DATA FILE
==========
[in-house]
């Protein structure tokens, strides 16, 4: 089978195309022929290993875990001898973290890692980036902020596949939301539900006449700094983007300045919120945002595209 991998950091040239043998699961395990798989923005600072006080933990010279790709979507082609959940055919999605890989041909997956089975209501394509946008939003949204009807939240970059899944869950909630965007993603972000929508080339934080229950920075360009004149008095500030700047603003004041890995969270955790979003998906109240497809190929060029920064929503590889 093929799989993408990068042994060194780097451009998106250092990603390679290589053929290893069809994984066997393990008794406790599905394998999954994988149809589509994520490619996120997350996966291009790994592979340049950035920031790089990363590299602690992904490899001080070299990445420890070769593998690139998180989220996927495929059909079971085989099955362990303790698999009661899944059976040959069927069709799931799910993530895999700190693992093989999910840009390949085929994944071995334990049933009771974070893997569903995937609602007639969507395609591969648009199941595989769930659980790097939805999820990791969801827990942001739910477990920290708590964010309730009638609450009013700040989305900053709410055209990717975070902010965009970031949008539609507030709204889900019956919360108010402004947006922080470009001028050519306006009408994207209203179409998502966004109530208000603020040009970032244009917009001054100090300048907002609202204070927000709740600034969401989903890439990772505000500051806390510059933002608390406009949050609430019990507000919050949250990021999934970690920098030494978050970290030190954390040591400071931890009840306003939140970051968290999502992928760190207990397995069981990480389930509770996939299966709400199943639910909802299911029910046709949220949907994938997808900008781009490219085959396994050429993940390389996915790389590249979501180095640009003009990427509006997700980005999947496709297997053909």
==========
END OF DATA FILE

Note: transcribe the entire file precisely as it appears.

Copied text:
[in-house]
């Protein structure tokens, strides 16, 4: 089978195309022929290993875990001898973290890692980036902020596949939301539900006449700094983007300045919120945002595209 991998950091040239043998699961395990798989923005600072006080933990010279790709979507082609959940055919999605890989041909997956089975209501394509946008939003949204009807939240970059899944869950909630965007993603972000929508080339934080229950920075360009004149008095500030700047603003004041890995969270955790979003998906109240497809190929060029920064929503590889 093929799989993408990068042994060194780097451009998106250092990603390679290589053929290893069809994984066997393990008794406790599905394998999954994988149809589509994520490619996120997350996966291009790994592979340049950035920031790089990363590299602690992904490899001080070299990445420890070769593998690139998180989220996927495929059909079971085989099955362990303790698999009661899944059976040959069927069709799931799910993530895999700190693992093989999910840009390949085929994944071995334990049933009771974070893997569903995937609602007639969507395609591969648009199941595989769930659980790097939805999820990791969801827990942001739910477990920290708590964010309730009638609450009013700040989305900053709410055209990717975070902010965009970031949008539609507030709204889900019956919360108010402004947006922080470009001028050519306006009408994207209203179409998502966004109530208000603020040009970032244009917009001054100090300048907002609202204070927000709740600034969401989903890439990772505000500051806390510059933002608390406009949050609430019990507000919050949250990021999934970690920098030494978050970290030190954390040591400071931890009840306003939140970051968290999502992928760190207990397995069981990480389930509770996939299966709400199943639910909802299911029910046709949220949907994938997808900008781009490219085959396994050429993940390389996915790389590249979501180095640009003009990427509006997700980005999947496709297997053909």